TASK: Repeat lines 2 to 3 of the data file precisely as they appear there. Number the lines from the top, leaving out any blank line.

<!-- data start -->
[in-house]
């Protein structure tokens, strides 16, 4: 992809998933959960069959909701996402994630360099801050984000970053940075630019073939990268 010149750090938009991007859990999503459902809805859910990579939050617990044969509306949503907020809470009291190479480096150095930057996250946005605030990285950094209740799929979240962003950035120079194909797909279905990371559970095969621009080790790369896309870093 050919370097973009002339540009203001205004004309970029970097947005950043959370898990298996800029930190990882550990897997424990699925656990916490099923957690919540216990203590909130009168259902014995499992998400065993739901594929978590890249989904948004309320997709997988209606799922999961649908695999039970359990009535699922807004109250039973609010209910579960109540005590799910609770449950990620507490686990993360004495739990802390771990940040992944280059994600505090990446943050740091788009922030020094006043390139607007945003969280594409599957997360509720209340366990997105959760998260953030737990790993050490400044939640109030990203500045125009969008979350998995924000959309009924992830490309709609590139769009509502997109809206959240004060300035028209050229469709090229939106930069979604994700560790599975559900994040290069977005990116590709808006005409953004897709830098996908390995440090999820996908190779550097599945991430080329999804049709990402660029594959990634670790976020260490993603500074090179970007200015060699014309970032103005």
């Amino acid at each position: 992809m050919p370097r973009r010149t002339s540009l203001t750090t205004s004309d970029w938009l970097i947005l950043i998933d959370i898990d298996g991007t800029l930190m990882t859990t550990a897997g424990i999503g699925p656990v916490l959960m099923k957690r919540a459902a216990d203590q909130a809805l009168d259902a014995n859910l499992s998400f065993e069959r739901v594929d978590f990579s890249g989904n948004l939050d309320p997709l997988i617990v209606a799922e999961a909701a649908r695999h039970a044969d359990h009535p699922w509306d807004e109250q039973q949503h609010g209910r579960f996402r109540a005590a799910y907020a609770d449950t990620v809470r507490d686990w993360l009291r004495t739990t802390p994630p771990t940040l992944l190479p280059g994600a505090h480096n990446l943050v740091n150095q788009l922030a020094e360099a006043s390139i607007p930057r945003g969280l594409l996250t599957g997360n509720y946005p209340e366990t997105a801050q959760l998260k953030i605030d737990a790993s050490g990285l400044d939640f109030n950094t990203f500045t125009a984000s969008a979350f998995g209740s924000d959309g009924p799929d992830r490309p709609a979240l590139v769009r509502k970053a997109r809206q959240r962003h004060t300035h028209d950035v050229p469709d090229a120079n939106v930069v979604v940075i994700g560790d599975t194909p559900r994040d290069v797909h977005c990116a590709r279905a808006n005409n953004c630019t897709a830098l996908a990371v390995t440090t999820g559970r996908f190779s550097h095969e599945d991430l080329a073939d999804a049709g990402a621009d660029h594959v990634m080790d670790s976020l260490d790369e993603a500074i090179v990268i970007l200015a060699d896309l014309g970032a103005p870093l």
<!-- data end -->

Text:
């Protein structure tokens, strides 16, 4: 992809998933959960069959909701996402994630360099801050984000970053940075630019073939990268 010149750090938009991007859990999503459902809805859910990579939050617990044969509306949503907020809470009291190479480096150095930057996250946005605030990285950094209740799929979240962003950035120079194909797909279905990371559970095969621009080790790369896309870093 050919370097973009002339540009203001205004004309970029970097947005950043959370898990298996800029930190990882550990897997424990699925656990916490099923957690919540216990203590909130009168259902014995499992998400065993739901594929978590890249989904948004309320997709997988209606799922999961649908695999039970359990009535699922807004109250039973609010209910579960109540005590799910609770449950990620507490686990993360004495739990802390771990940040992944280059994600505090990446943050740091788009922030020094006043390139607007945003969280594409599957997360509720209340366990997105959760998260953030737990790993050490400044939640109030990203500045125009969008979350998995924000959309009924992830490309709609590139769009509502997109809206959240004060300035028209050229469709090229939106930069979604994700560790599975559900994040290069977005990116590709808006005409953004897709830098996908390995440090999820996908190779550097599945991430080329999804049709990402660029594959990634670790976020260490993603500074090179970007200015060699014309970032103005």
């Amino acid at each position: 992809m050919p370097r973009r010149t002339s540009l203001t750090t205004s004309d970029w938009l970097i947005l950043i998933d959370i898990d298996g991007t800029l930190m990882t859990t550990a897997g424990i999503g699925p656990v916490l959960m099923k957690r919540a459902a216990d203590q909130a809805l009168d259902a014995n859910l499992s998400f065993e069959r739901v594929d978590f990579s890249g989904n948004l939050d309320p997709l997988i617990v209606a799922e999961a909701a649908r695999h039970a044969d359990h009535p699922w509306d807004e109250q039973q949503h609010g209910r579960f996402r109540a005590a799910y907020a609770d449950t990620v809470r507490d686990w993360l009291r004495t739990t802390p994630p771990t940040l992944l190479p280059g994600a505090h480096n990446l943050v740091n150095q788009l922030a020094e360099a006043s390139i607007p930057r945003g969280l594409l996250t599957g997360n509720y946005p209340e366990t997105a801050q959760l998260k953030i605030d737990a790993s050490g990285l400044d939640f109030n950094t990203f500045t125009a984000s969008a979350f998995g209740s924000d959309g009924p799929d992830r490309p709609a979240l590139v769009r509502k970053a997109r809206q959240r962003h004060t300035h028209d950035v050229p469709d090229a120079n939106v930069v979604v940075i994700g560790d599975t194909p559900r994040d290069v797909h977005c990116a590709r279905a808006n005409n953004c630019t897709a830098l996908a990371v390995t440090t999820g559970r996908f190779s550097h095969e599945d991430l080329a073939d999804a049709g990402a621009d660029h594959v990634m080790d670790s976020l260490d790369e993603a500074i090179v990268i970007l200015a060699d896309l014309g970032a103005p870093l």